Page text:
Developed in 1846-47, the Colt Pocket Model was a .31 caliber percussion pistol based on (and financed by) the Colt Walker. It incorporated various improvements over the Walker, and these were carried over to the famous 1851 Navy, which was basically a scaled-up Pocket model.
The Pocket Model was available with or without a loading lever in a variety of barrel lengths. Despite the modest power of the .31 they were very popular, and helped set the stage for Colt’s future success. In the modern era these guns have been reproduced by most companies manufacturing percussion revolvers, and examples made by Pietta and Uberti are still available.
My gun, recently picked up as part of a trade, was made by Armi San Marco. It’s a well made gun in good condition. Of course, being me, I got it with the intention to convert it to fire metallic cartridges. But which cartridge? I’ve already done a conversion in .22, and another in .251 TCR. This time I decided I would do the classic, ‘easy’ conversion for these guns, to .32 S&W. I’ve seen modern conversion cylinders offered for this purpose, but they seem to be out of production at present.
As it happened I had a spare cylinder, so I used that for the conversion. I figured if I screwed it up I could always go back to the original. First thing was to remove the nipples from each chamber. That done I chucked it up in the vice and turned down to back of the cylinder to .650″. I then carefully bored through each chamber. each chamber needed clearance for the rim of the cartridge, so I chucked it up in the milling vice on the drill press, then used an end-mill to create room for the rim. I don’t have a .32 S&W chamber-reamer, so I used a slightly undersized drill bit, marked with tape to produce the correct depth. From there I finished the chambers with sanding drums, going up to 600 grit. Once a dropped cartridge would full seat itself in the chamber I was done with the cylinder for the moment.
Next was the breech plate. I used a piece of .262″5160 spring steel. I started by boring a 1/2″ in the piece, then using a flex-shaft tool with a carbide bur and sanding drums I enlarged the hole to fit over the .650 extension at the back of the cylinder. Next I place the cylinder on the steel and traced the outline, expanding it at the bottom to rest against the frame to prevent rotation. Using the flex-shaft with a cut-off wheel and some files I removed material to make a space for the hammer-nose. I’ll leave off the time I spent doing it over after I screwed it up the first time, and the time I spent fussing to allow the cylinder to rotate freely, but still have the bottom of the breech ring bear on the frame to prevent rotation… Then I had to relieve the rear face of the ring to accommodate the ring that stands out from the face of the breech.
After this I had to cut a loading port in the blast-shield on the frame, which I did with a large round-file and sanding drums. Once this was established I marked the breech-ring and cut a loading port in it.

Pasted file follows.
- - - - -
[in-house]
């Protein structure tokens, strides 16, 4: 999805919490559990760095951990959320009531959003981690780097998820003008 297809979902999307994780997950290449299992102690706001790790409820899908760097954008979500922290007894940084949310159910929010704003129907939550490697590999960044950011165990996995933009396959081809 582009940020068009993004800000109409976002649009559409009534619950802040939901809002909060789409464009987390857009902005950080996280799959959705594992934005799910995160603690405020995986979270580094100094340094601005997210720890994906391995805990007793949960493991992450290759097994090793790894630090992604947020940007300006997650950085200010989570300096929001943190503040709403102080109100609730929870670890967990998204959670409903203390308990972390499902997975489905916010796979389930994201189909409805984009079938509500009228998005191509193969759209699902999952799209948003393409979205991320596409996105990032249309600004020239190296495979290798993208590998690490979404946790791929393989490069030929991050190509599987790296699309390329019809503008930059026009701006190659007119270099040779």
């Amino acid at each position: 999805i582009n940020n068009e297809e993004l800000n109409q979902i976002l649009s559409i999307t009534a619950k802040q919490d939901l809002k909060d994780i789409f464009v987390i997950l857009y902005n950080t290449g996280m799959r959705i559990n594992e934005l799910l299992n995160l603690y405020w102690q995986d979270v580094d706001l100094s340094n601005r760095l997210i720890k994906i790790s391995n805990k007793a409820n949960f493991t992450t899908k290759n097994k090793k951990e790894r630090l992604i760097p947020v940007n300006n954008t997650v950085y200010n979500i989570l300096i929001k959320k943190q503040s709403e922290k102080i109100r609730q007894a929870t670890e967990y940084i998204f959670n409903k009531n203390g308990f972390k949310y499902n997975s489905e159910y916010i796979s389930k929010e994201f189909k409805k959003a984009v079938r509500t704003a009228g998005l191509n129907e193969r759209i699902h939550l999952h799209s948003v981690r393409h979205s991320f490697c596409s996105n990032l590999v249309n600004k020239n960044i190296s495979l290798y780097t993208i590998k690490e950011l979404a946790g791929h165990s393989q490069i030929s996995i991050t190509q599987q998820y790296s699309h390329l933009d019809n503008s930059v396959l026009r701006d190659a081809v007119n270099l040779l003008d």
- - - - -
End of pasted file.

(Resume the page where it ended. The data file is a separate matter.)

The final part of the conversion was to drill the hammer-face for a fixed firing pin. I used a 3/32 drill and a piece of 3/32 music wire for the pin itself. The pin is basically a force-fit, and is glued in with Red Loctite. We will draw the curtains of charity over the extensive fussing around to get the firing pin the right length and shape to pass cleanly through the hole in the breech-plate. Similarly we will gloss over me breaking the lock/trigger return spring, and my three attempts to fabricate a functional replacement.
Without the loading-lever in place thought the lug under the barrel was inelegant, and decided to do something about it. Using the belt-grinder and sanding drums I re-shaped it to be similar to so-called ‘Avenging Angel’ conversion done on 1851 revolvers, except I didn’t cut the barrel shorter. It came to me with a 5-3/4″ barrel and every inch is still there.
I tested the gun with primed brass to insure everything was functioning, which worked fine.
With the gun fully functional I turned to the finish. I sanded it thoroughly with 240 grit emery cloth, removing all traces of the original finish. Sadly this included the color case-hardening on the frame. A tool had slipped and marked up the surface. I rust-blued the gun with Mark Lee Instant rust blue, which produced excellent results. The hardened surface of the frame colored slightly different than the frame, barrel and breech-ring, but I think that actually adds to the overall look of the gun.
Here’s the finished gun-
Usually when I’ve finished a new project gun the first thing I want to do is test-fire it. Unfortunately the ranges are closed right now, and we’re all supposed to stick to home. How very annoying. OK, less annoying than getting horribly sick and maybe dying, or spreading a virus that might kill someone, but still… OK, I am a resourceful fellow, and the answer was as close as the loading bench.
I had been experimenting with swaging .32 caliber bullets, and had come up with a pretty neat 55gr. Hollow-Base Wadcutter. The very thing, I reckoned. Loaded on top of 1.0gr. of Red Dot with a Federal #100 primer it ought to be about right… and it was. The bullets had just enough power to fully embed themselves in a 1-3/4″ think kiln-dried Douglas Fir board, and as an added bonus they were remarkably quiet. Not silent, mind you, but not loud or sharp like a typical gun shot.
So, pretty much a perfect Gallery Load for indoor shooting. I’ll break out the chronograph later and see what’s what. Of course I’ll be loading these much hotter for normal use (which will still not be impressive.) Load one of these hollow-base wadcutters backwards over a reasonable powder charge and this could be a very effective small-game load!
Michael Tinker Pearce, 5 April 2020